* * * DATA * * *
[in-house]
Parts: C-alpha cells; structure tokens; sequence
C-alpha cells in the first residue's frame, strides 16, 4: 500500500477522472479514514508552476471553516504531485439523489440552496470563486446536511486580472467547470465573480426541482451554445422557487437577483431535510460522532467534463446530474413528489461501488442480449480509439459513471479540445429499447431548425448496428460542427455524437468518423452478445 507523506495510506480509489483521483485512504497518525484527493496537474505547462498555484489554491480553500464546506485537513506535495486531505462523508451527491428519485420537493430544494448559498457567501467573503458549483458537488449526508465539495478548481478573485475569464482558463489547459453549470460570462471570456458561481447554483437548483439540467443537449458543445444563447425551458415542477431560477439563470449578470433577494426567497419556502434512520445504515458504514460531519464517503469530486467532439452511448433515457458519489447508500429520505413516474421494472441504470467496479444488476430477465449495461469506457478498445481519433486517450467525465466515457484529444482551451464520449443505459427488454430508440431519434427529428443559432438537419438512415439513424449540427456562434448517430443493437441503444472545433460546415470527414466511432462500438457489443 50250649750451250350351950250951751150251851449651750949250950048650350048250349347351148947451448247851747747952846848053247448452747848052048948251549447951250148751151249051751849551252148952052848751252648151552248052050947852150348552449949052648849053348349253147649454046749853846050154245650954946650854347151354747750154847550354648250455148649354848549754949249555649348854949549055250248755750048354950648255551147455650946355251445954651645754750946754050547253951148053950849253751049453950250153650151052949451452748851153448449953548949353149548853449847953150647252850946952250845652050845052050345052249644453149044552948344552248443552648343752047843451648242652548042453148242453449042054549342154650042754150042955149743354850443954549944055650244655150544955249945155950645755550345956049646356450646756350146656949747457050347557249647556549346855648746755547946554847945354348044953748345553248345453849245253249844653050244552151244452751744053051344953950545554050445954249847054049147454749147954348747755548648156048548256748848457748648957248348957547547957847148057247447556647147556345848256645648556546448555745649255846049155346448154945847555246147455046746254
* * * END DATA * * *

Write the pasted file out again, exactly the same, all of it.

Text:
[in-house]
Parts: C-alpha cells; structure tokens; sequence
C-alpha cells in the first residue's frame, strides 16, 4: 500500500477522472479514514508552476471553516504531485439523489440552496470563486446536511486580472467547470465573480426541482451554445422557487437577483431535510460522532467534463446530474413528489461501488442480449480509439459513471479540445429499447431548425448496428460542427455524437468518423452478445 507523506495510506480509489483521483485512504497518525484527493496537474505547462498555484489554491480553500464546506485537513506535495486531505462523508451527491428519485420537493430544494448559498457567501467573503458549483458537488449526508465539495478548481478573485475569464482558463489547459453549470460570462471570456458561481447554483437548483439540467443537449458543445444563447425551458415542477431560477439563470449578470433577494426567497419556502434512520445504515458504514460531519464517503469530486467532439452511448433515457458519489447508500429520505413516474421494472441504470467496479444488476430477465449495461469506457478498445481519433486517450467525465466515457484529444482551451464520449443505459427488454430508440431519434427529428443559432438537419438512415439513424449540427456562434448517430443493437441503444472545433460546415470527414466511432462500438457489443 50250649750451250350351950250951751150251851449651750949250950048650350048250349347351148947451448247851747747952846848053247448452747848052048948251549447951250148751151249051751849551252148952052848751252648151552248052050947852150348552449949052648849053348349253147649454046749853846050154245650954946650854347151354747750154847550354648250455148649354848549754949249555649348854949549055250248755750048354950648255551147455650946355251445954651645754750946754050547253951148053950849253751049453950250153650151052949451452748851153448449953548949353149548853449847953150647252850946952250845652050845052050345052249644453149044552948344552248443552648343752047843451648242652548042453148242453449042054549342154650042754150042955149743354850443954549944055650244655150544955249945155950645755550345956049646356450646756350146656949747457050347557249647556549346855648746755547946554847945354348044953748345553248345453849245253249844653050244552151244452751744053051344953950545554050445954249847054049147454749147954348747755548648156048548256748848457748648957248348957547547957847148057247447556647147556345848256645648556546448555745649255846049155346448154945847555246147455046746254